Towards the Future – Singing the Mass
A keynote-address to the Southeastern Liturgical Music Symposium by Msgr Andrew R Wadsworth,Executive Director of The ICEL Secretariat Atlanta, Georgia - August 21 2010
I would like to begin by saying how very pleased I am to be with you today and as someone whose own journey has been associated with music-making, I find myself very much athome with musicians and welcome the time that we have together.Like many speakers, I feel that I need to begin with something of a disclaimer – one websiteadvertising this symposium recently described ICEL as being ‘responsible for the new translation’. With the best will in the world, I don’t think we can claim that to be true. ICELis a joint commission of eleven Episcopal Conferences and is therefore essentially a groupof eleven Bishops who undertake to present draft translations of liturgical texts to theirrespective conferences for comment, amendment and approval. As such, it becomes the work of many hands, as conferences are free to consult as widely as they wish in considering texts in the various stages of their evolution. As you well know, the final stage of the process lies with the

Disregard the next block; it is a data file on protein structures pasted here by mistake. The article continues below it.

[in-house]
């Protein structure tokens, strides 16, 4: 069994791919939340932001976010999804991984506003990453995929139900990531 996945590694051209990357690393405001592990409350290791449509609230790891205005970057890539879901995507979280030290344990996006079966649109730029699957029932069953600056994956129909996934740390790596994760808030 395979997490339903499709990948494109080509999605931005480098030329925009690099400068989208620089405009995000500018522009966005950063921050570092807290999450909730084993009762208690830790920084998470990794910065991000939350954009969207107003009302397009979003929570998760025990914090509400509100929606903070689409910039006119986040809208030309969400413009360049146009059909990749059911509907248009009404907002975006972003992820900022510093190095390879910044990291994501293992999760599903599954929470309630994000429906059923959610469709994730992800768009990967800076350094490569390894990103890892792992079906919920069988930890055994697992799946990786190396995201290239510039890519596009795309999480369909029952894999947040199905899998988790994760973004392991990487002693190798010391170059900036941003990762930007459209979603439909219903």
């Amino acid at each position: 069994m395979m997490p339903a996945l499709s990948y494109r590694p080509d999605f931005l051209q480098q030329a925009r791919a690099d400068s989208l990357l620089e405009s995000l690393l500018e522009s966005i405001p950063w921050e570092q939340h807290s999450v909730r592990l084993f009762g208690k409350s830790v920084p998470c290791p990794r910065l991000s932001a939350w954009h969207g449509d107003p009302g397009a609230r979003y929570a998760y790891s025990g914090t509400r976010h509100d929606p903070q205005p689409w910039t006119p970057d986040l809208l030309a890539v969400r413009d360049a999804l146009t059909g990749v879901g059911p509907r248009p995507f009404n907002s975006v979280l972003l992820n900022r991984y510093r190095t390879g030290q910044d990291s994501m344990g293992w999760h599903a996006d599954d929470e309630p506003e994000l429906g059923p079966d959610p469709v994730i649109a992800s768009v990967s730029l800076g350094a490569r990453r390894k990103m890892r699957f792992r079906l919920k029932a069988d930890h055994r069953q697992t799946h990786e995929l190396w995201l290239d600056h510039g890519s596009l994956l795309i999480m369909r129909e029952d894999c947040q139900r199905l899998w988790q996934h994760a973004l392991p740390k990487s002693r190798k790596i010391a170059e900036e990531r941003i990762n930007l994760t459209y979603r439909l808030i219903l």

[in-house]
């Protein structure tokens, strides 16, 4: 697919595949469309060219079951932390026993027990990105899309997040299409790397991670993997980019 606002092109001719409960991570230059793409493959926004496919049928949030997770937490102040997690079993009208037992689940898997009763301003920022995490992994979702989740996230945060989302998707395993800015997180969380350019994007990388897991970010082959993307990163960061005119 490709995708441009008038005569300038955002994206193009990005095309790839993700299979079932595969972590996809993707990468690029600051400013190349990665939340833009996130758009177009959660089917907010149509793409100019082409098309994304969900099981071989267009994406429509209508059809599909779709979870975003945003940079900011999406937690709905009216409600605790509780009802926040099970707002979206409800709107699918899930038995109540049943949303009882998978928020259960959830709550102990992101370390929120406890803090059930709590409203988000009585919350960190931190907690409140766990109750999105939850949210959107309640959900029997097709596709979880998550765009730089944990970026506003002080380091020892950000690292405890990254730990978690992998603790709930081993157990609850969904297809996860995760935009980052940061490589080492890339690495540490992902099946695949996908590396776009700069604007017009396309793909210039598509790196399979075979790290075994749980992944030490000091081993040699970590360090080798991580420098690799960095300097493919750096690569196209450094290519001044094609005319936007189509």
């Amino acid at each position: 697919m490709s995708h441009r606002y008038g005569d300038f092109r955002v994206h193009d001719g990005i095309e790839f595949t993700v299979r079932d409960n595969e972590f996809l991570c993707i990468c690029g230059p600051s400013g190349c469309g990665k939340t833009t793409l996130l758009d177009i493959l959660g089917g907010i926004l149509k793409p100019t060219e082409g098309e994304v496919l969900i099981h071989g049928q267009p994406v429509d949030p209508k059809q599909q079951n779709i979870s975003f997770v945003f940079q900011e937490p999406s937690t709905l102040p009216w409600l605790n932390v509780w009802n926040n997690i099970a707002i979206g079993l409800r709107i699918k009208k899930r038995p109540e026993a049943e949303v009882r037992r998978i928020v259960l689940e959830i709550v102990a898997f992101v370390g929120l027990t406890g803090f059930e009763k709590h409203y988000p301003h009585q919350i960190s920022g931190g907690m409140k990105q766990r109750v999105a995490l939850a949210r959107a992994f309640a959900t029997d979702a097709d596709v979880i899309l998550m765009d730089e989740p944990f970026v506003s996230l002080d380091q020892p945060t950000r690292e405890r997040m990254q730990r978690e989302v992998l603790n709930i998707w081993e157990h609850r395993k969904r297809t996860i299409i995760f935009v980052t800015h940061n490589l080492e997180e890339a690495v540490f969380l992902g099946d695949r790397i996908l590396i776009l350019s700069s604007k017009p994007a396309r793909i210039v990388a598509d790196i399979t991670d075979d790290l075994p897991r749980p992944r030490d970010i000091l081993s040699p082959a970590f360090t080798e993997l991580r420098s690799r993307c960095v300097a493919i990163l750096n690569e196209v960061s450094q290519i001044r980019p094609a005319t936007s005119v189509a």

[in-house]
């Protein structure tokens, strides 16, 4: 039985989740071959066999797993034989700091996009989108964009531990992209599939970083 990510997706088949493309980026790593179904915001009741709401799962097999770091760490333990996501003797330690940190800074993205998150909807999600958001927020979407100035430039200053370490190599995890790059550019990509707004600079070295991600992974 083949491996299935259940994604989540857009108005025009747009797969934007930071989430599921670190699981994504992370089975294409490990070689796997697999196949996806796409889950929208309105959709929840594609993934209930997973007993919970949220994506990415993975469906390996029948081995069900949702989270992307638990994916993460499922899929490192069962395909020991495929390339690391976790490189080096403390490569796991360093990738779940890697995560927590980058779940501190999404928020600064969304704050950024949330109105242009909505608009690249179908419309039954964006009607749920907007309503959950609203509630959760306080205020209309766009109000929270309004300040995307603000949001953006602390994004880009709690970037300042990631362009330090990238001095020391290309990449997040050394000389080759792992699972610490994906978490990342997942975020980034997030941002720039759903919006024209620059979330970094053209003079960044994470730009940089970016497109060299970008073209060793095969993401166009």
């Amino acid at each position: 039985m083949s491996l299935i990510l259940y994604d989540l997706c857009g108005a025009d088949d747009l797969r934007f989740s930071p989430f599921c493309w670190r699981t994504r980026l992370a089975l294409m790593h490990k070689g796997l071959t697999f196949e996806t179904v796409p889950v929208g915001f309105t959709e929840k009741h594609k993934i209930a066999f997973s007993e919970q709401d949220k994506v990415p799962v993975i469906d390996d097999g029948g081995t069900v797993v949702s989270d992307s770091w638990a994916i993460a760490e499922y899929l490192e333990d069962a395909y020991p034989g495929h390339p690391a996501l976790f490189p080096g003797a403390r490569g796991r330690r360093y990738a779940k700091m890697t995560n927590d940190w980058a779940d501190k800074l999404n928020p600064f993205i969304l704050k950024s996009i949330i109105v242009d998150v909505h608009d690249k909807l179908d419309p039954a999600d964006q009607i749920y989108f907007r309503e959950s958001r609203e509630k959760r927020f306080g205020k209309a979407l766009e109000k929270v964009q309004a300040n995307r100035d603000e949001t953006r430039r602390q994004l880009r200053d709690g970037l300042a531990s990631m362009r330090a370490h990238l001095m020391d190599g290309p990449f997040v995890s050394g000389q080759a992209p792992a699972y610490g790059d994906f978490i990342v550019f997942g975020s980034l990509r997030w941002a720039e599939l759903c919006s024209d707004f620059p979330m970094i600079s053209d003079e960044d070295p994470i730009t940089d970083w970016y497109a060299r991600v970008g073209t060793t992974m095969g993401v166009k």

Congregation for Divine Worshipand the Discipline of the Sacraments,
who retain the right to make radical amendments to the textas they see fit, even at the final stage of the process. I suppose we can say that in this way, itis very much a work of the Church.In speaking to you today, I would like to briefly explore with you some of the implicationsof receiving the new translation of the Missal, with particular consideration of its possibleimpact on liturgical music. Obviously, I don’t have to explain to you that music is integral tothe liturgy, but perhaps we find ourselves at a good moment to be able to reassess how thisprinciple has been applied in the liturgy we have experienced thus far and how it could beapplied to our liturgy in the future? We are currently in the season of summer schools and symposia which seek to deepenknowledge and understanding of what we are doing when we celebrate the liturgy. It isalways interesting to identify the different models or concepts of the liturgy that areexpressed in a series of intense seminars and workshops held all around the country. In oneplace, renowned for the excellence of its scholarship and the significance of its influence onall who celebrate the liturgy in English, a key-note speaker offered the following definitionby way of an introduction to a course:
The readings from scripture and the prayers of Mass make up the given, largely un-changing liturgy of the Church. The homily, hymns, and songs are the creative, changing elements by which we interpret the liturgy,suggesting some possible meanings of faith for 21st century believers. We will look at hymns and songs that may help contemporary worshipers integrate the Sunday prayers and readings into their weekday lives.